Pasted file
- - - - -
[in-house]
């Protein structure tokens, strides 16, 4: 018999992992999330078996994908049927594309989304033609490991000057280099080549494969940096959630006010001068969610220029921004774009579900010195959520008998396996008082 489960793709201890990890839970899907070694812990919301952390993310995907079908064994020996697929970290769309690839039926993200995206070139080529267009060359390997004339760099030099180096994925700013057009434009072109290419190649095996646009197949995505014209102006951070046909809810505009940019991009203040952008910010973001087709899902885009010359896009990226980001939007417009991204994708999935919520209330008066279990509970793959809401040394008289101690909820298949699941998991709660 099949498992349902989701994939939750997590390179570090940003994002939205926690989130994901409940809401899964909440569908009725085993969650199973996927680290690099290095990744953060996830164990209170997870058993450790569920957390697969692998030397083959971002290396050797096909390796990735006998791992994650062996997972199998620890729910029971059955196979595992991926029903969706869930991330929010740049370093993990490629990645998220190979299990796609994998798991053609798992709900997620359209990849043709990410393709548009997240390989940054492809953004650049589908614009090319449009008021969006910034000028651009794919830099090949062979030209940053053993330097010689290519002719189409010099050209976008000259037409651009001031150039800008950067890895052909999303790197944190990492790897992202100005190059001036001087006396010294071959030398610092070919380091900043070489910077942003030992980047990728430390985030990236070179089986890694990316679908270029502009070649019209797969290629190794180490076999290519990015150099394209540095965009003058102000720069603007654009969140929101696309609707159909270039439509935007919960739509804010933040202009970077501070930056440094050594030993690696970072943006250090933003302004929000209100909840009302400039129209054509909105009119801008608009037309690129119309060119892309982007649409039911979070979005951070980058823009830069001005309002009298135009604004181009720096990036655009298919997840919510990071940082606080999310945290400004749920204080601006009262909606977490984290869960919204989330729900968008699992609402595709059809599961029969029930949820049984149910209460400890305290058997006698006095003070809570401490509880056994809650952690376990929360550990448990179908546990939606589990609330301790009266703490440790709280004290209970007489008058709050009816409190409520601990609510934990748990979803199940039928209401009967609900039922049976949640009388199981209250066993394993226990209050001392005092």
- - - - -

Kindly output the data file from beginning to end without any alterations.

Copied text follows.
[in-house]
């Protein structure tokens, strides 16, 4: 018999992992999330078996994908049927594309989304033609490991000057280099080549494969940096959630006010001068969610220029921004774009579900010195959520008998396996008082 489960793709201890990890839970899907070694812990919301952390993310995907079908064994020996697929970290769309690839039926993200995206070139080529267009060359390997004339760099030099180096994925700013057009434009072109290419190649095996646009197949995505014209102006951070046909809810505009940019991009203040952008910010973001087709899902885009010359896009990226980001939007417009991204994708999935919520209330008066279990509970793959809401040394008289101690909820298949699941998991709660 099949498992349902989701994939939750997590390179570090940003994002939205926690989130994901409940809401899964909440569908009725085993969650199973996927680290690099290095990744953060996830164990209170997870058993450790569920957390697969692998030397083959971002290396050797096909390796990735006998791992994650062996997972199998620890729910029971059955196979595992991926029903969706869930991330929010740049370093993990490629990645998220190979299990796609994998798991053609798992709900997620359209990849043709990410393709548009997240390989940054492809953004650049589908614009090319449009008021969006910034000028651009794919830099090949062979030209940053053993330097010689290519002719189409010099050209976008000259037409651009001031150039800008950067890895052909999303790197944190990492790897992202100005190059001036001087006396010294071959030398610092070919380091900043070489910077942003030992980047990728430390985030990236070179089986890694990316679908270029502009070649019209797969290629190794180490076999290519990015150099394209540095965009003058102000720069603007654009969140929101696309609707159909270039439509935007919960739509804010933040202009970077501070930056440094050594030993690696970072943006250090933003302004929000209100909840009302400039129209054509909105009119801008608009037309690129119309060119892309982007649409039911979070979005951070980058823009830069001005309002009298135009604004181009720096990036655009298919997840919510990071940082606080999310945290400004749920204080601006009262909606977490984290869960919204989330729900968008699992609402595709059809599961029969029930949820049984149910209460400890305290058997006698006095003070809570401490509880056994809650952690376990929360550990448990179908546990939606589990609330301790009266703490440790709280004290209970007489008058709050009816409190409520601990609510934990748990979803199940039928209401009967609900039922049976949640009388199981209250066993394993226990209050001392005092």